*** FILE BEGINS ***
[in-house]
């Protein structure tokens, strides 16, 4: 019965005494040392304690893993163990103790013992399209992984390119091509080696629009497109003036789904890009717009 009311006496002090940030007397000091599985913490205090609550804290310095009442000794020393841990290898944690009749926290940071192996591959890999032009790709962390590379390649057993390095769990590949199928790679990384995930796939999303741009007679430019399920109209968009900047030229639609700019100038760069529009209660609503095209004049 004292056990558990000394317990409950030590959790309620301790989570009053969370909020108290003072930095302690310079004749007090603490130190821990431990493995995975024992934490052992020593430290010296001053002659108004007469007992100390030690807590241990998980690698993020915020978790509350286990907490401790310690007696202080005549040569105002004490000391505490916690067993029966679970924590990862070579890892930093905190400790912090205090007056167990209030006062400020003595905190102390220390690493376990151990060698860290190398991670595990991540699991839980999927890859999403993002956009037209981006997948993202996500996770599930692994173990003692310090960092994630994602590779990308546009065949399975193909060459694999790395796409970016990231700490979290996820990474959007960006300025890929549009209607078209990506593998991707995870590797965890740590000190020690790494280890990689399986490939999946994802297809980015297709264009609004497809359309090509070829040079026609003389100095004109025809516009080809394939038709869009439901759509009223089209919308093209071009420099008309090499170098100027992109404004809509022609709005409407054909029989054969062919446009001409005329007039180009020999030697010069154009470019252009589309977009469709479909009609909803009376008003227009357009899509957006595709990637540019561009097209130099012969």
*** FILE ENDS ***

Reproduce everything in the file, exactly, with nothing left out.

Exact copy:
[in-house]
């Protein structure tokens, strides 16, 4: 019965005494040392304690893993163990103790013992399209992984390119091509080696629009497109003036789904890009717009 009311006496002090940030007397000091599985913490205090609550804290310095009442000794020393841990290898944690009749926290940071192996591959890999032009790709962390590379390649057993390095769990590949199928790679990384995930796939999303741009007679430019399920109209968009900047030229639609700019100038760069529009209660609503095209004049 004292056990558990000394317990409950030590959790309620301790989570009053969370909020108290003072930095302690310079004749007090603490130190821990431990493995995975024992934490052992020593430290010296001053002659108004007469007992100390030690807590241990998980690698993020915020978790509350286990907490401790310690007696202080005549040569105002004490000391505490916690067993029966679970924590990862070579890892930093905190400790912090205090007056167990209030006062400020003595905190102390220390690493376990151990060698860290190398991670595990991540699991839980999927890859999403993002956009037209981006997948993202996500996770599930692994173990003692310090960092994630994602590779990308546009065949399975193909060459694999790395796409970016990231700490979290996820990474959007960006300025890929549009209607078209990506593998991707995870590797965890740590000190020690790494280890990689399986490939999946994802297809980015297709264009609004497809359309090509070829040079026609003389100095004109025809516009080809394939038709869009439901759509009223089209919308093209071009420099008309090499170098100027992109404004809509022609709005409407054909029989054969062919446009001409005329007039180009020999030697010069154009470019252009589309977009469709479909009609909803009376008003227009357009899509957006595709990637540019561009097209130099012969």